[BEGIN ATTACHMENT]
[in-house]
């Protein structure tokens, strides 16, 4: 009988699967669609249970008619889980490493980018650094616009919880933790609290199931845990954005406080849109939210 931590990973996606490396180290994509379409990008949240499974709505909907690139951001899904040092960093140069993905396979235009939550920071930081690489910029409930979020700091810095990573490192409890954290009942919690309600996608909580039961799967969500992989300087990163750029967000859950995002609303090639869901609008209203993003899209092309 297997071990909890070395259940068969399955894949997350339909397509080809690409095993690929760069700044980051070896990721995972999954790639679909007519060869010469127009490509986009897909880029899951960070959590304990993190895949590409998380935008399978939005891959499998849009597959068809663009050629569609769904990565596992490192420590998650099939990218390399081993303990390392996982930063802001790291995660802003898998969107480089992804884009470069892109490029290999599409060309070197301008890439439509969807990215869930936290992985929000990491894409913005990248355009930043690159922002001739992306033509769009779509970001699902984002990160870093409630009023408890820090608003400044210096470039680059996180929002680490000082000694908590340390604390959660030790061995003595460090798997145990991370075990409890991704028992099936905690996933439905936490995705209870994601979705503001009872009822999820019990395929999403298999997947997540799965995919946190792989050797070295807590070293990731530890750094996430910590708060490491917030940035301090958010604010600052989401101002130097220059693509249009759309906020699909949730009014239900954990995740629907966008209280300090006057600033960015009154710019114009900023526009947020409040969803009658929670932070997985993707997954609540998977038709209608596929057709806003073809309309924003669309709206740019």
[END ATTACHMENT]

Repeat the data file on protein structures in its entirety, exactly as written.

[in-house]
């Protein structure tokens, strides 16, 4: 009988699967669609249970008619889980490493980018650094616009919880933790609290199931845990954005406080849109939210 931590990973996606490396180290994509379409990008949240499974709505909907690139951001899904040092960093140069993905396979235009939550920071930081690489910029409930979020700091810095990573490192409890954290009942919690309600996608909580039961799967969500992989300087990163750029967000859950995002609303090639869901609008209203993003899209092309 297997071990909890070395259940068969399955894949997350339909397509080809690409095993690929760069700044980051070896990721995972999954790639679909007519060869010469127009490509986009897909880029899951960070959590304990993190895949590409998380935008399978939005891959499998849009597959068809663009050629569609769904990565596992490192420590998650099939990218390399081993303990390392996982930063802001790291995660802003898998969107480089992804884009470069892109490029290999599409060309070197301008890439439509969807990215869930936290992985929000990491894409913005990248355009930043690159922002001739992306033509769009779509970001699902984002990160870093409630009023408890820090608003400044210096470039680059996180929002680490000082000694908590340390604390959660030790061995003595460090798997145990991370075990409890991704028992099936905690996933439905936490995705209870994601979705503001009872009822999820019990395929999403298999997947997540799965995919946190792989050797070295807590070293990731530890750094996430910590708060490491917030940035301090958010604010600052989401101002130097220059693509249009759309906020699909949730009014239900954990995740629907966008209280300090006057600033960015009154710019114009900023526009947020409040969803009658929670932070997985993707997954609540998977038709209608596929057709806003073809309309924003669309709206740019």